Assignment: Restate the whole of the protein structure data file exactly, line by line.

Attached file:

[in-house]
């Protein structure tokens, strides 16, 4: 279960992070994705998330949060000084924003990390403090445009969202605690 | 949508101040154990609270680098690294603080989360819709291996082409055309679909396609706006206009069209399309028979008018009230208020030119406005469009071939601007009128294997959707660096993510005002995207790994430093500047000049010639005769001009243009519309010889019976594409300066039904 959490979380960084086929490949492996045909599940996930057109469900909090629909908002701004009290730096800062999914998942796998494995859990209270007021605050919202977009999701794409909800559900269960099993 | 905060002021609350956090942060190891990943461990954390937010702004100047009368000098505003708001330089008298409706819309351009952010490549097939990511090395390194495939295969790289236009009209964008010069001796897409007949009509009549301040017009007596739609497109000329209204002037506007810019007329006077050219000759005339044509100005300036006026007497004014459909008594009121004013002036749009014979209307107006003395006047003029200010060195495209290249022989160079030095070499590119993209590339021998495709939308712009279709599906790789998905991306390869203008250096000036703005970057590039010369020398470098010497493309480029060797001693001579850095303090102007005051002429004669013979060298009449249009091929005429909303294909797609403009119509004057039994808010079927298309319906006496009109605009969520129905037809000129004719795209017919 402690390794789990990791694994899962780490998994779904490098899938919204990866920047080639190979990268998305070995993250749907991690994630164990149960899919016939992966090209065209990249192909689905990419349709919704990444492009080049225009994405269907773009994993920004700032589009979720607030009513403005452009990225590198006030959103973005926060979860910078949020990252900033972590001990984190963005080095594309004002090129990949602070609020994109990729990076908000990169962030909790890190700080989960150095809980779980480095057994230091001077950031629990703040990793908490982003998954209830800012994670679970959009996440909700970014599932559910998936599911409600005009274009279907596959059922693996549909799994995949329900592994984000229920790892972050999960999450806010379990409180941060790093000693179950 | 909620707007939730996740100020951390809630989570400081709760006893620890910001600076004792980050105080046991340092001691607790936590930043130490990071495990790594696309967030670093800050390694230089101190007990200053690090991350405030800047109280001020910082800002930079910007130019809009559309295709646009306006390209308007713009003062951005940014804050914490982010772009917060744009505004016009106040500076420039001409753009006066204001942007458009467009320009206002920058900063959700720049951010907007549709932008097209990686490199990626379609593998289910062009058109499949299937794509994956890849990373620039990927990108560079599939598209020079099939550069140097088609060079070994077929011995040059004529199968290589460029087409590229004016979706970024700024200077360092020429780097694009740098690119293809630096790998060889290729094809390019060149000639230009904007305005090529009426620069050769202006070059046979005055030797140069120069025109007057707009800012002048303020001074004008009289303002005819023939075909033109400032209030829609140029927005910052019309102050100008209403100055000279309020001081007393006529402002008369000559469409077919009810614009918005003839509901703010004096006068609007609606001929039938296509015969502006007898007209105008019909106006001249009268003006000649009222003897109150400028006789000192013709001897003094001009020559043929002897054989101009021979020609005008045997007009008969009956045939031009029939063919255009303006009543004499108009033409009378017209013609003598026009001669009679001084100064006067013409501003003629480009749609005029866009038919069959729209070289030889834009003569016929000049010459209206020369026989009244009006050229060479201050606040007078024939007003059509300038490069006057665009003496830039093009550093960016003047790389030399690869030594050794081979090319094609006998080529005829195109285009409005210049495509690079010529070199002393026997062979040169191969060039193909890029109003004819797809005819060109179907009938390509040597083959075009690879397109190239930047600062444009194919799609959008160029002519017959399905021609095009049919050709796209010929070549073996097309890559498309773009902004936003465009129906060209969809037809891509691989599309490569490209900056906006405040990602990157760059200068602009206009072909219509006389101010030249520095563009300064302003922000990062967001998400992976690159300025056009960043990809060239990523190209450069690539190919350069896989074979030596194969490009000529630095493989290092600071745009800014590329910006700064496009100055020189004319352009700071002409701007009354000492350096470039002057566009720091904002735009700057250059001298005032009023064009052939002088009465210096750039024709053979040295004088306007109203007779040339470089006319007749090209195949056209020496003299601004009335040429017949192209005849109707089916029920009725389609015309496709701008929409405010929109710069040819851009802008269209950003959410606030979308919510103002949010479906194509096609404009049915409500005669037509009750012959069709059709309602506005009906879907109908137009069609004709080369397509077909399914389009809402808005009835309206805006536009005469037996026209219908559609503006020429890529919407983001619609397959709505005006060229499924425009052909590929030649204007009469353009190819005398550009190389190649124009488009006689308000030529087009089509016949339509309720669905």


[in-house]
């Protein structure tokens, strides 16, 4: 279960992070994705998330949060000084924003990390403090445009969202605690 | 949508101040154990609270680098690294603080989360819709291996082409055309679909396609706006206009069209399309028979008018009230208020030119406005469009071939601007009128294997959707660096993510005002995207790994430093500047000049010639005769001009243009519309010889019976594409300066039904 959490979380960084086929490949492996045909599940996930057109469900909090629909908002701004009290730096800062999914998942796998494995859990209270007021605050919202977009999701794409909800559900269960099993 | 905060002021609350956090942060190891990943461990954390937010702004100047009368000098505003708001330089008298409706819309351009952010490549097939990511090395390194495939295969790289236009009209964008010069001796897409007949009509009549301040017009007596739609497109000329209204002037506007810019007329006077050219000759005339044509100005300036006026007497004014459909008594009121004013002036749009014979209307107006003395006047003029200010060195495209290249022989160079030095070499590119993209590339021998495709939308712009279709599906790789998905991306390869203008250096000036703005970057590039010369020398470098010497493309480029060797001693001579850095303090102007005051002429004669013979060298009449249009091929005429909303294909797609403009119509004057039994808010079927298309319906006496009109605009969520129905037809000129004719795209017919 402690390794789990990791694994899962780490998994779904490098899938919204990866920047080639190979990268998305070995993250749907991690994630164990149960899919016939992966090209065209990249192909689905990419349709919704990444492009080049225009994405269907773009994993920004700032589009979720607030009513403005452009990225590198006030959103973005926060979860910078949020990252900033972590001990984190963005080095594309004002090129990949602070609020994109990729990076908000990169962030909790890190700080989960150095809980779980480095057994230091001077950031629990703040990793908490982003998954209830800012994670679970959009996440909700970014599932559910998936599911409600005009274009279907596959059922693996549909799994995949329900592994984000229920790892972050999960999450806010379990409180941060790093000693179950 | 909620707007939730996740100020951390809630989570400081709760006893620890910001600076004792980050105080046991340092001691607790936590930043130490990071495990790594696309967030670093800050390694230089101190007990200053690090991350405030800047109280001020910082800002930079910007130019809009559309295709646009306006390209308007713009003062951005940014804050914490982010772009917060744009505004016009106040500076420039001409753009006066204001942007458009467009320009206002920058900063959700720049951010907007549709932008097209990686490199990626379609593998289910062009058109499949299937794509994956890849990373620039990927990108560079599939598209020079099939550069140097088609060079070994077929011995040059004529199968290589460029087409590229004016979706970024700024200077360092020429780097694009740098690119293809630096790998060889290729094809390019060149000639230009904007305005090529009426620069050769202006070059046979005055030797140069120069025109007057707009800012002048303020001074004008009289303002005819023939075909033109400032209030829609140029927005910052019309102050100008209403100055000279309020001081007393006529402002008369000559469409077919009810614009918005003839509901703010004096006068609007609606001929039938296509015969502006007898007209105008019909106006001249009268003006000649009222003897109150400028006789000192013709001897003094001009020559043929002897054989101009021979020609005008045997007009008969009956045939031009029939063919255009303006009543004499108009033409009378017209013609003598026009001669009679001084100064006067013409501003003629480009749609005029866009038919069959729209070289030889834009003569016929000049010459209206020369026989009244009006050229060479201050606040007078024939007003059509300038490069006057665009003496830039093009550093960016003047790389030399690869030594050794081979090319094609006998080529005829195109285009409005210049495509690079010529070199002393026997062979040169191969060039193909890029109003004819797809005819060109179907009938390509040597083959075009690879397109190239930047600062444009194919799609959008160029002519017959399905021609095009049919050709796209010929070549073996097309890559498309773009902004936003465009129906060209969809037809891509691989599309490569490209900056906006405040990602990157760059200068602009206009072909219509006389101010030249520095563009300064302003922000990062967001998400992976690159300025056009960043990809060239990523190209450069690539190919350069896989074979030596194969490009000529630095493989290092600071745009800014590329910006700064496009100055020189004319352009700071002409701007009354000492350096470039002057566009720091904002735009700057250059001298005032009023064009052939002088009465210096750039024709053979040295004088306007109203007779040339470089006319007749090209195949056209020496003299601004009335040429017949192209005849109707089916029920009725389609015309496709701008929409405010929109710069040819851009802008269209950003959410606030979308919510103002949010479906194509096609404009049915409500005669037509009750012959069709059709309602506005009906879907109908137009069609004709080369397509077909399914389009809402808005009835309206805006536009005469037996026209219908559609503006020429890529919407983001619609397959709505005006060229499924425009052909590929030649204007009469353009190819005398550009190389190649124009488009006689308000030529087009089509016949339509309720669905």